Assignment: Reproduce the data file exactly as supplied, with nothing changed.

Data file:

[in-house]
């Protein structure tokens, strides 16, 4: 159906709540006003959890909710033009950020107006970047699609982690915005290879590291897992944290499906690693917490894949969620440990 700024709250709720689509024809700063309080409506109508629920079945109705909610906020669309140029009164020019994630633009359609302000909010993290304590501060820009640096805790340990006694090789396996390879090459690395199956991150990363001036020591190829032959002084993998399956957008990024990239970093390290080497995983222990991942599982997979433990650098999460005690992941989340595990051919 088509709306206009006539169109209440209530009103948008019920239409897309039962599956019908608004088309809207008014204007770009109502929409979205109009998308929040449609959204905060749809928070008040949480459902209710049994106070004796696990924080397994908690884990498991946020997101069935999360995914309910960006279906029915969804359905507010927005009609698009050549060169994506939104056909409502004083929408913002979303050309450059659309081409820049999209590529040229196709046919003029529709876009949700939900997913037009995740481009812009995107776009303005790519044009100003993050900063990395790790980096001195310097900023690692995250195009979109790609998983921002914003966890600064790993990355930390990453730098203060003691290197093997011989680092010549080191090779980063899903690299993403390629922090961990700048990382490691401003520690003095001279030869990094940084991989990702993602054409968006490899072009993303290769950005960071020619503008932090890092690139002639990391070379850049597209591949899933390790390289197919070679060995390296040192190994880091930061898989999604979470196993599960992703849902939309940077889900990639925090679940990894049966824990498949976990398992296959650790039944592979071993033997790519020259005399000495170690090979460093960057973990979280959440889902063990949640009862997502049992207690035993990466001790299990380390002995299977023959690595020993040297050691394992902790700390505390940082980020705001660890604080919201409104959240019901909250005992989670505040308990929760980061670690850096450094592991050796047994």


[in-house]
């Protein structure tokens, strides 16, 4: 159906709540006003959890909710033009950020107006970047699609982690915005290879590291897992944290499906690693917490894949969620440990 700024709250709720689509024809700063309080409506109508629920079945109705909610906020669309140029009164020019994630633009359609302000909010993290304590501060820009640096805790340990006694090789396996390879090459690395199956991150990363001036020591190829032959002084993998399956957008990024990239970093390290080497995983222990991942599982997979433990650098999460005690992941989340595990051919 088509709306206009006539169109209440209530009103948008019920239409897309039962599956019908608004088309809207008014204007770009109502929409979205109009998308929040449609959204905060749809928070008040949480459902209710049994106070004796696990924080397994908690884990498991946020997101069935999360995914309910960006279906029915969804359905507010927005009609698009050549060169994506939104056909409502004083929408913002979303050309450059659309081409820049999209590529040229196709046919003029529709876009949700939900997913037009995740481009812009995107776009303005790519044009100003993050900063990395790790980096001195310097900023690692995250195009979109790609998983921002914003966890600064790993990355930390990453730098203060003691290197093997011989680092010549080191090779980063899903690299993403390629922090961990700048990382490691401003520690003095001279030869990094940084991989990702993602054409968006490899072009993303290769950005960071020619503008932090890092690139002639990391070379850049597209591949899933390790390289197919070679060995390296040192190994880091930061898989999604979470196993599960992703849902939309940077889900990639925090679940990894049966824990498949976990398992296959650790039944592979071993033997790519020259005399000495170690090979460093960057973990979280959440889902063990949640009862997502049992207690035993990466001790299990380390002995299977023959690595020993040297050691394992902790700390505390940082980020705001660890604080919201409104959240019901909250005992989670505040308990929760980061670690850096450094592991050796047994």